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Prayer and action give hope that reform still possible, says marcher
Catholic News Service photo
More than 12,000 march in downtown Phoenix on their way to the Arizona Capitol May 29, protesting SB 1070, the state's tough new immigration law. Marchers carrying signs, banners and flags from the United States and Mexico filled a five-mile stretch in c entral Phoenix, demanding that the federal government refuse to cooperate with Arizona authorities trying to enforce the law. 
Catholic News Service photo
More than 12,000 march in downtown Phoenix on their way to the Arizona Capitol May 29, protesting SB 1070, the state's tough new immigration law. Marchers carrying signs, banners and flags from the United States and Mexico filled a five-mile stretch in c entral Phoenix, demanding that the federal government refuse to cooperate with Arizona authorities trying to enforce the law. 
Catholic News Service


WASHINGTON — In Phoenix, Boston, Los Angeles, Minneapolis, St. Louis and more than 150 other cities Oct. 5, thousands of people carried signs at marches and rallies to call on Congress to pass immigration reform legislation.

A rally and concert in Washington Oct. 8 were scheduled to bring the immigration concerns to the capital.

In Phoenix Oct. 5, an estimated 4,000 people in red shirts walked from Immaculate Heart of Mary Church to the Sandra Day O'Connor Federal Courthouse during the "National Day of Dignity and Respect." They carried signs reading: "Immigration reform now!" "No more raids" and "Papers for my parents."

"Unfortunately, immigration reform has become a political question," said Phoenix Auxiliary Bishop Eduardo A. Nevares, who spoke to marchers outside the church. "For us in the church, it's a religious question. Jesus Christ told us that what we do to the least of our brothers and sisters, we do to him."

The procession in Phoenix followed a float bearing images of Our Lady of Guadalupe and the risen Christ. Traditional Mexican dancers, whose performances honor Mary, followed close behind.

In New York, marchers gathered at Cadman Plaza and walked across the Brooklyn Bridge, carrying signs urging the U.S. House of Representatives to pass a comprehensive immigration reform bill. The Senate passed such a bill in June, but there's been little interest in the House in taking up that bill. After a bipartisan committee attempting to draft a similar bill in the House fell apart last month, House Democrats introduced their own bill in early October, but there is no indication that the House Republican leadership will move the bill.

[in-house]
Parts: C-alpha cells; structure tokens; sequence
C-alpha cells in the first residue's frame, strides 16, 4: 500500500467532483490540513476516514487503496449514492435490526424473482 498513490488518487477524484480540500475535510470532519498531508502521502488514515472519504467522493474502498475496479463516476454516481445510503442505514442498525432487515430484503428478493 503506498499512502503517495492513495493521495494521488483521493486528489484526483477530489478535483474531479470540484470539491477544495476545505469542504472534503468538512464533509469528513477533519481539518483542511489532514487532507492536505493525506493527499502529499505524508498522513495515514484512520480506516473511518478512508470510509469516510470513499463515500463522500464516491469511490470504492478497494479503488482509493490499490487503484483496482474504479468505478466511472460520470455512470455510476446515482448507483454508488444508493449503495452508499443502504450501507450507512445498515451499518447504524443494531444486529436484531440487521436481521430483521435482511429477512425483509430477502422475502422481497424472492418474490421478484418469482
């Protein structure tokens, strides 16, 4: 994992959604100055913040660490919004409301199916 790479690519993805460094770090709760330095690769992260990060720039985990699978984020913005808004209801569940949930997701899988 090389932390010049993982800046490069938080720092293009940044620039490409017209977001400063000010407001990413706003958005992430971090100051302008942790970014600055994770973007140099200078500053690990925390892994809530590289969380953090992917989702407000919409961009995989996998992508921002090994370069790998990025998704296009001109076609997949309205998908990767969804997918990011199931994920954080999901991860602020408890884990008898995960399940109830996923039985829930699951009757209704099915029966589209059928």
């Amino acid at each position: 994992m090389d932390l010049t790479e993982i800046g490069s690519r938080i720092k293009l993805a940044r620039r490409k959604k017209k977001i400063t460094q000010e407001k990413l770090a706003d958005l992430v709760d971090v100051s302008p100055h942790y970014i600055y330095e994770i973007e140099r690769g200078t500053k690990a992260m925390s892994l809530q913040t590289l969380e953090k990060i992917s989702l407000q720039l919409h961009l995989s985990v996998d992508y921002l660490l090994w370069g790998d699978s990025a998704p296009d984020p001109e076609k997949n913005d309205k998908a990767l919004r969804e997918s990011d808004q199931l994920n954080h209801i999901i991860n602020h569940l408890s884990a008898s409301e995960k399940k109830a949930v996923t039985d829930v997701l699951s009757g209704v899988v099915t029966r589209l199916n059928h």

The New York event featured remarks by several Democratic members of Congress, union leaders, and activists from ethnic and immigrant organizations.

In many cities, the rallies and marches began or ended at Catholic churches.

In Florida, prayers led off a pair of 150-mile walks from Winter Garden to Tampa and from Clearwater to Tampa, conducted in seven-day treks to draw attention to the need for immigration reform. The kickoff Oct. 7 and the closing were scheduled at Catholic churches.

Those events were scheduled to end Oct. 14 in a candlelight prayer vigil led by Bishop Robert N. Lynch of St. Petersburg, Fla.

The thousands of marchers in Los Angeles Oct. 5 were in a celebratory mood, as Gov. Jerry Brown two days earlier had signed one bill that allows people who are in the country illegally to get a driver's license and another called the Trust Act, which will prohibit California law enforcement officers who arrest undocumented immigrants for minor offenses from holding them to be transferred to immigration authorities.

Speakers in Phoenix summed up issues that were bringing out people around the country to the immigration events.

Christians are required to be "the voice for the voiceless," Bishop Nevares said. "We must recognize the dignity of each human person and the dignity of the family. It is our religion that brings us here to stand for the most vulnerable in our society."

Silvia Villasana, a parishioner at St. Jerome, said she hopes the march will pressure legislators to do something for "those of us who don't have rights," adding that "these are rights we receive from God." News that other states were approving drivers' licenses for undocumented immigrants gave her hope, she said. Seven states have recently passed laws allowing driver's licenses that do not require proof of legal U.S. residency.

"There's always hope," said Armando Contreras, former executive director of the National Catholic Council for Hispanic Ministry. "This is not political. This is based on the teachings of the Catholic Church. This is based on Christ. Our hope comes from prayer and action."



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